CONWAY — In an unprecedented policy change, the Mount Washington Valley Chamber of Commerce, long the foremost local tourism-promoting organization and has changed its motto from "Anything is Possible" to "Go Home, Please."
With urban dwellers from Massachusetts, Rhode Island and New
York arriving to escape the coronavirus, the valley is full of cars with out-of-state plates.
These people are emptying supermarket shelves, clogging up pharmacies and, of course, are potential carriers of COVID-19.
“Normally we love second-home owners and tourists to visit our happy valley,” said chamber director Jan Crawford, “but not right now. We need to be isolated from our friends to the south and respectfully ask them to stay in their primary homes.”
To achieve that goal, the Mt. Washington Valley Chamber has erected a billboard on Route 16 in Albany that reads in bold letters, “Go Home, Please.” And in smaller type, it reads, “And leave the toilet paper in our stores.”
Crawford said her staff decided on “Go Home, Please’ because it sets a respectful tone.
“We want them to welcome back eventually, but not until the viral dust settles,” she said. “And even then, we will greet them at the border with open arms, thermometers and swabs.”
There were several other suggested phrases for the billboards that came from the chamber’s staff that were rejected because they were “less diplomatic,” according to Crawford.
“Some of these came from the gut, but as professional PR people, we had to zip it,” she said.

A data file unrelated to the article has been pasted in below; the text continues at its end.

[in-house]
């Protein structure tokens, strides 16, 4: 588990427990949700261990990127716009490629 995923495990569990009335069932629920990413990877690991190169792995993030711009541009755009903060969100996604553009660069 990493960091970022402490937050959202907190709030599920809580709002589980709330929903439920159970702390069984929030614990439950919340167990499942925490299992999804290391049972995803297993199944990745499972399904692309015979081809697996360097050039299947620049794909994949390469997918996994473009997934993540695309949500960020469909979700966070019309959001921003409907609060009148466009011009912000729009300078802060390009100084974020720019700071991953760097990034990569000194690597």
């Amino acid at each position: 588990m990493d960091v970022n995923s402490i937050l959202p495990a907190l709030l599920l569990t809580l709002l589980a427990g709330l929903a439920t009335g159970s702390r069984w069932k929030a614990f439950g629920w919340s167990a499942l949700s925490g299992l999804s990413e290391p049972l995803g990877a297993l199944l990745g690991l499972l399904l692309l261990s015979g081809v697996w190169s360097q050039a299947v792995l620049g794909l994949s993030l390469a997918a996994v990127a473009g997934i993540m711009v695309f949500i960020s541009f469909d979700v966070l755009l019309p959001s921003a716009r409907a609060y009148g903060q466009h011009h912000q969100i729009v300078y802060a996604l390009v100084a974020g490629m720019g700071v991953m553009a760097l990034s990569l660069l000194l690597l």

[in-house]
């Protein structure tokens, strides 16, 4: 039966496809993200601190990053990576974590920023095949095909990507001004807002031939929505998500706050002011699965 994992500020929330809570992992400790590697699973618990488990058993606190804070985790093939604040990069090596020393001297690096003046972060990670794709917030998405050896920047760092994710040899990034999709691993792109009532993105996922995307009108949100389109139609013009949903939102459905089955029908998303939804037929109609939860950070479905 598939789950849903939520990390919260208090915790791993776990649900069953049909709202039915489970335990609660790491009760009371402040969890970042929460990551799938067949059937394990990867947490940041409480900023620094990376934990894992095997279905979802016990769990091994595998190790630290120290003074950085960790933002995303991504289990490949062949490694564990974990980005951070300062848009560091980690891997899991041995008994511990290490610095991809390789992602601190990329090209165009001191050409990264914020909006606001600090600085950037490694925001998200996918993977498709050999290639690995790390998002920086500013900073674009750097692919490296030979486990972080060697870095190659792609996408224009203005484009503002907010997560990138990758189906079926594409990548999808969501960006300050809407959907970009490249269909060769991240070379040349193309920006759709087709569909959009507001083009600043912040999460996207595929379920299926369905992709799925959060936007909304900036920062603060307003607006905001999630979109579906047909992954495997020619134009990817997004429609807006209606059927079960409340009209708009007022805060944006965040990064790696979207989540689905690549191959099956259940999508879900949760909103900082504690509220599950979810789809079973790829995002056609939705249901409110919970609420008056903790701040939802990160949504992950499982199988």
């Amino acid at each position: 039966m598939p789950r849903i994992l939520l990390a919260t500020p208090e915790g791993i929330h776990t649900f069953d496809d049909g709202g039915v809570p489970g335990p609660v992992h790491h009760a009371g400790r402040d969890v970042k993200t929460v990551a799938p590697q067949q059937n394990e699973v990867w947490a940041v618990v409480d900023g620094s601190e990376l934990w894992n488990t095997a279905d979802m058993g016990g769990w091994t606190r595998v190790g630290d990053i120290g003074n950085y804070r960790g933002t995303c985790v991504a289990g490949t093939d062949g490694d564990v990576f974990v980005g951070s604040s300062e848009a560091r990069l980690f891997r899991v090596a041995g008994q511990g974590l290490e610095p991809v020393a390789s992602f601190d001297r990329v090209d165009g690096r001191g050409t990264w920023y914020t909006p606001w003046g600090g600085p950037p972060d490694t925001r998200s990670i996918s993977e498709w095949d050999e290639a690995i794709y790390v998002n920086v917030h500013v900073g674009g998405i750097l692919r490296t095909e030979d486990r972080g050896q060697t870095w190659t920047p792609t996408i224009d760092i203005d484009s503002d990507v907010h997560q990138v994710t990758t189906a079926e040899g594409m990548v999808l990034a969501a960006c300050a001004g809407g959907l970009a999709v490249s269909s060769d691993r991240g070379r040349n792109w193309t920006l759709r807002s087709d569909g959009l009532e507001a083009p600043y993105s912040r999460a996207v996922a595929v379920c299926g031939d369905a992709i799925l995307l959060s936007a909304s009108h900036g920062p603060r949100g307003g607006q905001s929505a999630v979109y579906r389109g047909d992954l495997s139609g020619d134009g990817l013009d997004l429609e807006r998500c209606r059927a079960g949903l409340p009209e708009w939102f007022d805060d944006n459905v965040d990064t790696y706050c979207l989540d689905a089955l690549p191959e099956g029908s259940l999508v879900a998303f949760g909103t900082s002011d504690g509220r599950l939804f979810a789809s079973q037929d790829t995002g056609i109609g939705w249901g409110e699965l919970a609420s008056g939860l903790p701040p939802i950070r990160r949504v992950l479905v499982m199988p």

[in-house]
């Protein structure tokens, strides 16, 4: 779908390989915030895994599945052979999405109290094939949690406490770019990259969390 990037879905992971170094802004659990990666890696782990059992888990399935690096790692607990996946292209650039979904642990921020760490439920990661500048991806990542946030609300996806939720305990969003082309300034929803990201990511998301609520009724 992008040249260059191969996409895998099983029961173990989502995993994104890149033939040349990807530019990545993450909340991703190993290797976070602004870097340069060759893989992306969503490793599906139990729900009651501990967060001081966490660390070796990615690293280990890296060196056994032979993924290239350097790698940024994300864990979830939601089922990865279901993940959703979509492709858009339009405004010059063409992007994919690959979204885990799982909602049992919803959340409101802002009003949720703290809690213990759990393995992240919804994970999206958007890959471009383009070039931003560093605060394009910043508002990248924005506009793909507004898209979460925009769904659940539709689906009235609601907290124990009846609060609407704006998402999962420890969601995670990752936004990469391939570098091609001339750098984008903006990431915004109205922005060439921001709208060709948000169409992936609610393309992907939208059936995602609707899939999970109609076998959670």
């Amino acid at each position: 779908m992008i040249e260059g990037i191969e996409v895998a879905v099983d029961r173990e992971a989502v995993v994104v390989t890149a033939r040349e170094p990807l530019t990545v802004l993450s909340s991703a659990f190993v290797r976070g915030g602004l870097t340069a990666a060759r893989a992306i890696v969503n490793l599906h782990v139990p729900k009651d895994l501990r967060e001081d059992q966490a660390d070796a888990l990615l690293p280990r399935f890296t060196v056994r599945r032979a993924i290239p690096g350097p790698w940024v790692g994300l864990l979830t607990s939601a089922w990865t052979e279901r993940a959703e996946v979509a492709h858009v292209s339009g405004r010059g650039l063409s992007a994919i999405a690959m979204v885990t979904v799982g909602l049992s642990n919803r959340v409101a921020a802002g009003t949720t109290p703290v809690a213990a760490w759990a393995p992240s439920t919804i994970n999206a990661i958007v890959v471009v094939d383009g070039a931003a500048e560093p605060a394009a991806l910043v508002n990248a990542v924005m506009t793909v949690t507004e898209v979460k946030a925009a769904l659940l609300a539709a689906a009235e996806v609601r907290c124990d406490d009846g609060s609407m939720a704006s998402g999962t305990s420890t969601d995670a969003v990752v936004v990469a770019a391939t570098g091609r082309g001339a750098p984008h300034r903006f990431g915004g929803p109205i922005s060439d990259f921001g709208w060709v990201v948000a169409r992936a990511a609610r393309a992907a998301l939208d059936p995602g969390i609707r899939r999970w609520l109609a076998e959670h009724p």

A few of the rejected suggestions:
• Keep Out: It’s the New Hampshire Way (and take your suburbs with you).”
• “Get the F*** out of town.”
• “Hey Joey, Go Back to the North Shore.”
• “Nothing’s Possible.”
Among activities that had been planned (but canceled already) for the “Nothing’s Possible” campaign were outdoor social distance ballroom dancing classes at local resorts (required was a minimum distance of 20 feet between dance partners); Mountainfest races (all contestants had to be distanced a county apart while competing separately on New Hampshire’s different peaks on different courses at the same time); and stay-at-home online cooking classes.
“We’d planned these events because it’s part of our job to promote the valley. But now they won’t happen because, hey, ‘Nothing’s Possible’ anymore, right?” said Crawford, who said she had to cut the interview short because there was a good movie coming on Showtime.
“That at least still is possible,” she said.